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Posted by Ron Seybold at 09:38 PM in History, Homesteading, Web Resources | Permalink | Comments (0)

May 13, 2016

Creating 3000 Concept-Proving Grounds

Proving GroundThree years ago today, Stromasys hosted a community meeting at the Computer History Museum. It was the coming-out party for the debutante HP 3000 virtualization product Charon. The software had been running in several production sites for awhile, but the CHM meeting collected several dozen partners, prospects, and Stromasys experts. Some spicy slide decks were shared, along with promises that saving MPE/iX applications just got easier. This was billed as training.

In the 36 months since that day, the Charon HPA software has been enhanced twice to better its performance levels as well as establishing more complete emulation of the HP hardware environments. One major change to the solution came by eliminating an option — a kind of addition through subtraction that's pushing the software into production use more often. The Freeware A-202 of 2013 has been removed, replaced by Proof of Concept. PoC is pretty much the only gateway to using the software that transforms Intel-Linux boxes into PA-RISC 3000 servers.

3000 sites "are coming out of the closets," said product manager Doug Smith when he flew into Austin to update me about the product. He's running a program that discounts PoC engagements, with savings based on the size of the license. Companies that few of us knew were using 3000s have surfaced to adopt Charon, he explained. There's also a 6-way and 8-way configuration of the software that moves above the performance levels of the biggest N-Class server. Meeting and beating HP's 3000 iron performance is a big part of the approval process to get Charon sold and installed.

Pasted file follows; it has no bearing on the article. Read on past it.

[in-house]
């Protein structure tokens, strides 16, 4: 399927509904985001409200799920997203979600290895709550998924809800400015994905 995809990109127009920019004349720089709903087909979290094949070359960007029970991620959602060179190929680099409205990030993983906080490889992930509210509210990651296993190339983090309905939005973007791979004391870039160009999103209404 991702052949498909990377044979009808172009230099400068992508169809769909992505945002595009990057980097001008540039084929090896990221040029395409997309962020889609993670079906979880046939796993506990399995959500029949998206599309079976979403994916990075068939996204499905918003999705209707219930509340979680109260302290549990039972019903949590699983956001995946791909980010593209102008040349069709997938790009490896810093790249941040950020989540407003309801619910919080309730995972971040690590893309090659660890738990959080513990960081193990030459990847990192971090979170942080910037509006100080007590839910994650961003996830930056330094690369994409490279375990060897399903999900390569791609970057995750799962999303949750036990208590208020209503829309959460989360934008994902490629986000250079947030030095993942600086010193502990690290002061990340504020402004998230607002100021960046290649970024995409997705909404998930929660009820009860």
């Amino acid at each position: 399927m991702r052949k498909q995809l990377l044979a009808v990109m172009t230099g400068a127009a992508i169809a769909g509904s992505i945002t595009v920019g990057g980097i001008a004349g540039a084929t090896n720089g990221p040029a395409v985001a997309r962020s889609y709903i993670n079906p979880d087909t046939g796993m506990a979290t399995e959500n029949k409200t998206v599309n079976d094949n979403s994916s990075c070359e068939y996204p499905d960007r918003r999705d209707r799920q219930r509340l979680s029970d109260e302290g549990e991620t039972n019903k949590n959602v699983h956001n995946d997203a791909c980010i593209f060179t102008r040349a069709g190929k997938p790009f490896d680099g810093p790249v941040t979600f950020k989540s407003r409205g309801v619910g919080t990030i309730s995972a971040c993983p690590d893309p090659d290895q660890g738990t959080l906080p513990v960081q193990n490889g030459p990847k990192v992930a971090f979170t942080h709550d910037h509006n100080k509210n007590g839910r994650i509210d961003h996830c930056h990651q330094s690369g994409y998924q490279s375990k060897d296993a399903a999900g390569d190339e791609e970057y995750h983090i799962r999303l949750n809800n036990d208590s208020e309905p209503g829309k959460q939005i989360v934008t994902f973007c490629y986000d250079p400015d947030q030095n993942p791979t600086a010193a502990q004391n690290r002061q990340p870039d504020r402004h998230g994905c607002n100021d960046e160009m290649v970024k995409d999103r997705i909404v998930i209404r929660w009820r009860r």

A proof of concept engagement takes real production data, integrated into the software-server combo of Charon over a period of five days, and shows managers in tech and the boardroom how seamless emulation can look. Smith says that MPE sites don't even need a Linux admin to do this virtualization. One part of that is because of the proof of concept phase gets everything in place to run. Three years ago, the issues to resolve were license-based in some prospects' eyes. By now, putting Charon in play involves five days of time and a license that can be either annual or perpetual. 

But Smith says just about all the Charon licenses sold to 3000 sites today are perpetual. This might be one reason why going to Computer History Museum for that 2013 coming-out seemed so fitting. Legacy and history are often co-pilots that deliver stable applications.

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Posted by Ron Seybold at 06:06 PM in History, Migration | Permalink | Comments (0)